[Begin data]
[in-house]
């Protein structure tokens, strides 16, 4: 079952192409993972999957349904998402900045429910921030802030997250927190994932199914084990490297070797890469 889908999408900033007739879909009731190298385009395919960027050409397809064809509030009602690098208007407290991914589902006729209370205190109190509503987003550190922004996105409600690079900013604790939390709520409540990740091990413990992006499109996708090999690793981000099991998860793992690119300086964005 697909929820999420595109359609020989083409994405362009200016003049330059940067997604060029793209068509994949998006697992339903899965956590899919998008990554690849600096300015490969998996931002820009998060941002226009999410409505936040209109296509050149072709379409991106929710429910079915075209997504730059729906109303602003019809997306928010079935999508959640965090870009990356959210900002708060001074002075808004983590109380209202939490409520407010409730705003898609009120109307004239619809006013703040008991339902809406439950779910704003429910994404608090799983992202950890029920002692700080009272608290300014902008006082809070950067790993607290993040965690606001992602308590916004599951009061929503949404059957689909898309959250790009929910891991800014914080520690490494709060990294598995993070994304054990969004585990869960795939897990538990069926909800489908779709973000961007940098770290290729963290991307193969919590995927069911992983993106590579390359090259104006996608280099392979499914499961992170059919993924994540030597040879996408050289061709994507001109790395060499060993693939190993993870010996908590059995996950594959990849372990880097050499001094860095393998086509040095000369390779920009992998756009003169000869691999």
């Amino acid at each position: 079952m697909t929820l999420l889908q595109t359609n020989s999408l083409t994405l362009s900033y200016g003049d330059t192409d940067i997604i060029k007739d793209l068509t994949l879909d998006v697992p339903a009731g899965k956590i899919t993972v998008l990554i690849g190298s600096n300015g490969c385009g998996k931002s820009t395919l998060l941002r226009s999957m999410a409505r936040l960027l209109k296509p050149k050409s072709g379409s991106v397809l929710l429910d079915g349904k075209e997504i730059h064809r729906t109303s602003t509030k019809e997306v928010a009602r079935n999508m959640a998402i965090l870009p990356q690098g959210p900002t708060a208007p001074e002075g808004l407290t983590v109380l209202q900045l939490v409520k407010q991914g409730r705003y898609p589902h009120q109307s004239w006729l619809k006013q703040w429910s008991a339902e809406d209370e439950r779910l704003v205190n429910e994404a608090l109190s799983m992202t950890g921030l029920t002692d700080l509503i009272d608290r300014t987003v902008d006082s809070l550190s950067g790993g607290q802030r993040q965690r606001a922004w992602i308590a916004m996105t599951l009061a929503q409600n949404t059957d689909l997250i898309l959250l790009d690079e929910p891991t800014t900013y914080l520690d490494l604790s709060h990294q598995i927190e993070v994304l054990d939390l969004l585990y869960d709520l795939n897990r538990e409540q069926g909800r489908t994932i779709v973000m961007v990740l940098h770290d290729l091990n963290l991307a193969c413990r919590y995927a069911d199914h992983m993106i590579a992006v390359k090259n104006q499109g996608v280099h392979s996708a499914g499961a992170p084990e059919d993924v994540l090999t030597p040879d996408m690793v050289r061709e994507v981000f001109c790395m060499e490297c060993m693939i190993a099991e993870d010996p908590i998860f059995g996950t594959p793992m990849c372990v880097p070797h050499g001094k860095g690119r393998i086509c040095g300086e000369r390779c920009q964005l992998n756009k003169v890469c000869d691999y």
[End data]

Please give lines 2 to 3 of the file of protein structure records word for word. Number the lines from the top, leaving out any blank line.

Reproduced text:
């Protein structure tokens, strides 16, 4: 079952192409993972999957349904998402900045429910921030802030997250927190994932199914084990490297070797890469 889908999408900033007739879909009731190298385009395919960027050409397809064809509030009602690098208007407290991914589902006729209370205190109190509503987003550190922004996105409600690079900013604790939390709520409540990740091990413990992006499109996708090999690793981000099991998860793992690119300086964005 697909929820999420595109359609020989083409994405362009200016003049330059940067997604060029793209068509994949998006697992339903899965956590899919998008990554690849600096300015490969998996931002820009998060941002226009999410409505936040209109296509050149072709379409991106929710429910079915075209997504730059729906109303602003019809997306928010079935999508959640965090870009990356959210900002708060001074002075808004983590109380209202939490409520407010409730705003898609009120109307004239619809006013703040008991339902809406439950779910704003429910994404608090799983992202950890029920002692700080009272608290300014902008006082809070950067790993607290993040965690606001992602308590916004599951009061929503949404059957689909898309959250790009929910891991800014914080520690490494709060990294598995993070994304054990969004585990869960795939897990538990069926909800489908779709973000961007940098770290290729963290991307193969919590995927069911992983993106590579390359090259104006996608280099392979499914499961992170059919993924994540030597040879996408050289061709994507001109790395060499060993693939190993993870010996908590059995996950594959990849372990880097050499001094860095393998086509040095000369390779920009992998756009003169000869691999």
């Amino acid at each position: 079952m697909t929820l999420l889908q595109t359609n020989s999408l083409t994405l362009s900033y200016g003049d330059t192409d940067i997604i060029k007739d793209l068509t994949l879909d998006v697992p339903a009731g899965k956590i899919t993972v998008l990554i690849g190298s600096n300015g490969c385009g998996k931002s820009t395919l998060l941002r226009s999957m999410a409505r936040l960027l209109k296509p050149k050409s072709g379409s991106v397809l929710l429910d079915g349904k075209e997504i730059h064809r729906t109303s602003t509030k019809e997306v928010a009602r079935n999508m959640a998402i965090l870009p990356q690098g959210p900002t708060a208007p001074e002075g808004l407290t983590v109380l209202q900045l939490v409520k407010q991914g409730r705003y898609p589902h009120q109307s004239w006729l619809k006013q703040w429910s008991a339902e809406d209370e439950r779910l704003v205190n429910e994404a608090l109190s799983m992202t950890g921030l029920t002692d700080l509503i009272d608290r300014t987003v902008d006082s809070l550190s950067g790993g607290q802030r993040q965690r606001a922004w992602i308590a916004m996105t599951l009061a929503q409600n949404t059957d689909l997250i898309l959250l790009d690079e929910p891991t800014t900013y914080l520690d490494l604790s709060h990294q598995i927190e993070v994304l054990d939390l969004l585990y869960d709520l795939n897990r538990e409540q069926g909800r489908t994932i779709v973000m961007v990740l940098h770290d290729l091990n963290l991307a193969c413990r919590y995927a069911d199914h992983m993106i590579a992006v390359k090259n104006q499109g996608v280099h392979s996708a499914g499961a992170p084990e059919d993924v994540l090999t030597p040879d996408m690793v050289r061709e994507v981000f001109c790395m060499e490297c060993m693939i190993a099991e993870d010996p908590i998860f059995g996950t594959p793992m990849c372990v880097p070797h050499g001094k860095g690119r393998i086509c040095g300086e000369r390779c920009q964005l992998n756009k003169v890469c000869d691999y």